One day after the New York Times Web site was offline for several hours due to what experts speculated was an attack, the site of the Washington Post was hacked, apparently by the Syrian Electronic Army. Officials at the Post said that the attack followed closely on the heels of the SEA hacking the Twitter account of one of its employees.
The attack on the Post’s site resulted in visitors to some of the paper’s article pages being redirected to the SEA site.
“A few days ago, The Syrian Electronic Army, allegedly, subjected Post newsroom employees to a sophisticated phishing attack to gain password information. The attack resulted in one staff writer’s personal Twitter account being used to send out a Syrian Electronic Army message. For 30 minutes this morning, some articles on our web site were redirected to the Syrian Electronic Army’s site. The Syrian Electronic Army, in a Tweet, claimed they gained access to elements of our site by hacking one of our business partners, Outbrain. We have taken defensive measures and removed the offending module. At this time, we believe there are no other issues affecting The Post site,” Post Managing Editor Emilio Garcia-Ruiz said in a statement.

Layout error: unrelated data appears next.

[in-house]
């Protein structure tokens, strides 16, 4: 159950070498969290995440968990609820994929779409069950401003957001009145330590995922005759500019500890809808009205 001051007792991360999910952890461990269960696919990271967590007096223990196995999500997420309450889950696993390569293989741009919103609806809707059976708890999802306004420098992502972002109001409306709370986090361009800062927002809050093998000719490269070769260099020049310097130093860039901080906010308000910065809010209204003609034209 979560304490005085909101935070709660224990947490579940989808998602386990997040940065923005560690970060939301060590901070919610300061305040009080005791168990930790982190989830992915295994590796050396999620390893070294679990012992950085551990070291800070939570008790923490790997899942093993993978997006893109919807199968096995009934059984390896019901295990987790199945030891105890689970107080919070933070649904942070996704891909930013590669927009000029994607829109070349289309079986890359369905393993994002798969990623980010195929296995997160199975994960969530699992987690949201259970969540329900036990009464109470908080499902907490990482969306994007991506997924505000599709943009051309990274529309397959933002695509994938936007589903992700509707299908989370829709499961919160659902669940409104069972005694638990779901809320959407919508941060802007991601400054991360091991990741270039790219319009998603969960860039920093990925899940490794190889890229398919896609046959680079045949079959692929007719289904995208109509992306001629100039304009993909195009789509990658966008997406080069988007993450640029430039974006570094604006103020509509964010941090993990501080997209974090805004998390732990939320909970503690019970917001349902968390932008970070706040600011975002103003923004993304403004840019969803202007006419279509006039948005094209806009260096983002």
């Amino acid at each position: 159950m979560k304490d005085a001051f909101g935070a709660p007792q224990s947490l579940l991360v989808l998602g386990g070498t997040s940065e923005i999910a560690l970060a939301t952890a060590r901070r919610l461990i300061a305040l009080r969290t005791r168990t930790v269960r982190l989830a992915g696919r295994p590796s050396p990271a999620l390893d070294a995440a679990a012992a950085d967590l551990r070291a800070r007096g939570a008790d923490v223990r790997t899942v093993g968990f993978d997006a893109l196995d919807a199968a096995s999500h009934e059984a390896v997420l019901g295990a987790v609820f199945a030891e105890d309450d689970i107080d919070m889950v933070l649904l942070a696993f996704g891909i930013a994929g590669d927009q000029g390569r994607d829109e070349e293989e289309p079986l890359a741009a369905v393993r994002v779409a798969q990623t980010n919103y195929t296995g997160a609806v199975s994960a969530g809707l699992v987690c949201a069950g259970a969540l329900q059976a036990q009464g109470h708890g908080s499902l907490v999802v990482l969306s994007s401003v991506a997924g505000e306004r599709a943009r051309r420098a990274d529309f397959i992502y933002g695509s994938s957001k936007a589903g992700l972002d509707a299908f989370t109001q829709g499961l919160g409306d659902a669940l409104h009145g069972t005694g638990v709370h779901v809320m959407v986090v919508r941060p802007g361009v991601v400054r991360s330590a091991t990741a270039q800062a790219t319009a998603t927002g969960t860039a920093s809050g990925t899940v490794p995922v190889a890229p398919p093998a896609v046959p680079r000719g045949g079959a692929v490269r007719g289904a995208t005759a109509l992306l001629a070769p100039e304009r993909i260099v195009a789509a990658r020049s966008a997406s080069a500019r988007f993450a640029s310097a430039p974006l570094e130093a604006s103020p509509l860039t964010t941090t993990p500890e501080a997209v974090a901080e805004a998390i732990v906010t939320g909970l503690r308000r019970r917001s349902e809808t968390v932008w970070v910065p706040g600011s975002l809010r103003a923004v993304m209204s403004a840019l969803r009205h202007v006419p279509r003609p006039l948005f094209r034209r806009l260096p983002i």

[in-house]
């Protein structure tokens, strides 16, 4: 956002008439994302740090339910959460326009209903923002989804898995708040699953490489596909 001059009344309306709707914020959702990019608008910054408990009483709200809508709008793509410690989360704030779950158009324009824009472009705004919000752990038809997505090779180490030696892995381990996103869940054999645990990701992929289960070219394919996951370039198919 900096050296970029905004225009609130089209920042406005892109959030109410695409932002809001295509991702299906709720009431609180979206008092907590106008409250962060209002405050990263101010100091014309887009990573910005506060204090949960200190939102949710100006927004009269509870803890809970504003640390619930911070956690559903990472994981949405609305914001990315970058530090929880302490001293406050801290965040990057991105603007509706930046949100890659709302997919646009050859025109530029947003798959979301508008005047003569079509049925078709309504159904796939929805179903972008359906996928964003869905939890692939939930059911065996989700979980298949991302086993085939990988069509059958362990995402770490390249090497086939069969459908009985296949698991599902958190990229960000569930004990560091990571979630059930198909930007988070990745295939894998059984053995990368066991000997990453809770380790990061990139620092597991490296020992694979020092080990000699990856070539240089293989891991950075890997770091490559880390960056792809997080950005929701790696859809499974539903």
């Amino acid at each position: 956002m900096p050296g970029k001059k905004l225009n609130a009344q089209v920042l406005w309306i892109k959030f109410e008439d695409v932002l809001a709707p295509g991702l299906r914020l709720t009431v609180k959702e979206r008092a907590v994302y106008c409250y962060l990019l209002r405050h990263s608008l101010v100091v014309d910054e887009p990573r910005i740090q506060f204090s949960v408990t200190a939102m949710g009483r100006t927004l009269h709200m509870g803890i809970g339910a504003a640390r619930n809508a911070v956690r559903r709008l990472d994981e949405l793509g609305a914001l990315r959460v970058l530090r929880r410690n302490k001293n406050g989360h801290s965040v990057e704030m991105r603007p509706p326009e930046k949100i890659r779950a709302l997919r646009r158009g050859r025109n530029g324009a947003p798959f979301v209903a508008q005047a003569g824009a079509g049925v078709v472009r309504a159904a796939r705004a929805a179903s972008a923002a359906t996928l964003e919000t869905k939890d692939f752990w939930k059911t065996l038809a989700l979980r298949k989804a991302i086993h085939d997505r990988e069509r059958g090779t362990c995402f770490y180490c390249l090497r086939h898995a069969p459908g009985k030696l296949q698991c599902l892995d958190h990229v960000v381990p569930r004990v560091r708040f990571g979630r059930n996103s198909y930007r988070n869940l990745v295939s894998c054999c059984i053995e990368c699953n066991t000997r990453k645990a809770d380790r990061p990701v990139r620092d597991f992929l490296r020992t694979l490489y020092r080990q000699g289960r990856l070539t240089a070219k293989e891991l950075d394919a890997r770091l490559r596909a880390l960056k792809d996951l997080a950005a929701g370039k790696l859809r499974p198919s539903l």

The attack on the Post is the latest in a string of such attacks against media sites and social media accounts in the last year or so. In addition to the compromise of the Post reporter’s Twitter account, the SEA also has claimed credit for hacking the Twitter accounts of The Onion, the Associated Press and others. The SEA is a group of attackers who support the regime of Syrian President Bashar al-Assad. The group has been going after various media organizations for some time now.
On Wednesday, the New York Times home page was offline for about two hours, and the company said that the failure was the result of a bad update rather than an attack.
“The outage occurred within seconds of a scheduled maintenance update being pushed out, and we believe that was the cause,” said Eileen Murphy, a spokeswoman for the New York Times, told the paper on Wednesday.
Security experts had speculated on Wednesday that the Times outage may have been the result of an attack, as well.